He says the forest sector has 4.5 million tons of timber a year available for train freight, which constitutes 7% to 8% of Transnet’s general freight cargo, which shows that we are not an insignificant stakeholder. Current timber volumes being transported on rail are 1.9 million tons a year.

The immediate plan is for the private sector to provide locomotives to pull Transnet wagons on the Wood Owl. This would overcome the problem of unavailability of locomotives which has been at the heart of the recent freight train service disruptions on the coal line.

The longer term solution would be for private operators to supply locomotives, drivers and wagons, while leasing the rail line from Transnet.

Private sector participation in freight rail and port handling will happen, there’s no turning back, said Ian.
“An exciting new era in structural reforms beckons.”

Subscribe
Notify of
guest
0 Comments
Inline Feedbacks
View all comments

Husband and wife team Nomthandazo Hlombe and Fisokuhle Ngcobo, NCT’s Tree Farmers of the Year 2021, demonstrate how to establish and build a sustainable tree farming operation in faraway Matimatolo, near Kranskop in the KZN midlands. By Samora Chapman. ...

The largest mangrove reforestation project in Africa has been launched by Mozambique’s Ministry of Sea, Inland Waters and Fisheries (MIMAIP) in partnership with Blue Forest, a UAE-based mangrove reforestation specialist. Read more saforestryonline.co.za.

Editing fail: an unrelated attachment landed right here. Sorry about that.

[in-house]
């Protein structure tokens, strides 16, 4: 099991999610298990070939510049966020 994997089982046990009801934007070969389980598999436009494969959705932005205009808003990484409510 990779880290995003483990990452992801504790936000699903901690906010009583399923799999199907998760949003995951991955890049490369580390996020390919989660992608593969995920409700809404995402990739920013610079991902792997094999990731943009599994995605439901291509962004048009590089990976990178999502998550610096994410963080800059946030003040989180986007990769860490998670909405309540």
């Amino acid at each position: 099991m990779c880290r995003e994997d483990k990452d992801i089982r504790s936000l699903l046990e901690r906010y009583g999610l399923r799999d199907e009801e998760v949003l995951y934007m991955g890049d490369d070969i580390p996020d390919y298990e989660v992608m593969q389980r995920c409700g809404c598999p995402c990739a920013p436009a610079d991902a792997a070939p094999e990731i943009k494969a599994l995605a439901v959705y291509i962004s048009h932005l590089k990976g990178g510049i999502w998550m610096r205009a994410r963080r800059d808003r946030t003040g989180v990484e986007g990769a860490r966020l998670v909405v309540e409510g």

📸 Lake St Lucia, Chris Chapman.
...

The National Minimum Wage (NMW) in South Africa for 2022 has been set at R23.19 per hour, which translates to R185.52 for an eight-hour day, and R3 710.40 for a month with 20 working days. This represents a 6.9% increase over the 2021 NMW. Can employers afford it? Link in bio... #forestry #labour
📸 Chris Chapman
...

With the onset of what promises to be a cold winter, this photo provides a timely reminder of what happens to wattle trees when it snows. No! It’s not a good idea to plant wattle if snow is a possibility. The only thing you could use these broken trees for is firewood. The photo was taken near Weza a few years ago. Find out more about trees and snow... saforestryonline.co.za Link in bio. #trees #wood #forestry #timber #logging #forestryafrica #wattle #snow ...

cross
linkedin facebook pinterest youtube rss twitter instagram facebook-blank rss-blank linkedin-blank pinterest youtube twitter instagram